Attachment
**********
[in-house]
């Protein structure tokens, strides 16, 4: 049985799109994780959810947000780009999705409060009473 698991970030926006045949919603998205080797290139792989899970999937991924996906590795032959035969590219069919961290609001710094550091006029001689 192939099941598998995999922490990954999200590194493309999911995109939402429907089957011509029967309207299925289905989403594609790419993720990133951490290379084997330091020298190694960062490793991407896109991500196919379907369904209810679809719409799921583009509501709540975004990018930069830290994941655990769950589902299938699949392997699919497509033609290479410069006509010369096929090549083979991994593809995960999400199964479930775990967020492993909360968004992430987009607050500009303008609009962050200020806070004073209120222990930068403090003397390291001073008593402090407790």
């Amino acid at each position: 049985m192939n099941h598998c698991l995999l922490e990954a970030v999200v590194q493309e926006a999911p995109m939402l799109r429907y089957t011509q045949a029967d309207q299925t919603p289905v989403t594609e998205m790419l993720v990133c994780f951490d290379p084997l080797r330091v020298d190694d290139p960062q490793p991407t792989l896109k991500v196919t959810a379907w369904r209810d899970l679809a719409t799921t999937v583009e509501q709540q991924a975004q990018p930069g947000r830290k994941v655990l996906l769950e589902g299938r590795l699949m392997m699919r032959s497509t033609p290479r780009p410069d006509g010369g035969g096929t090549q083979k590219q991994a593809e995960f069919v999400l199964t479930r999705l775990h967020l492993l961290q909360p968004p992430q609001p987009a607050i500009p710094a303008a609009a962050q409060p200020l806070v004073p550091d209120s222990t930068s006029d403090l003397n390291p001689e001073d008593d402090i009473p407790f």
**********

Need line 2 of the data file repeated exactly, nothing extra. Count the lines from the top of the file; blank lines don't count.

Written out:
């Protein structure tokens, strides 16, 4: 049985799109994780959810947000780009999705409060009473 698991970030926006045949919603998205080797290139792989899970999937991924996906590795032959035969590219069919961290609001710094550091006029001689 192939099941598998995999922490990954999200590194493309999911995109939402429907089957011509029967309207299925289905989403594609790419993720990133951490290379084997330091020298190694960062490793991407896109991500196919379907369904209810679809719409799921583009509501709540975004990018930069830290994941655990769950589902299938699949392997699919497509033609290479410069006509010369096929090549083979991994593809995960999400199964479930775990967020492993909360968004992430987009607050500009303008609009962050200020806070004073209120222990930068403090003397390291001073008593402090407790």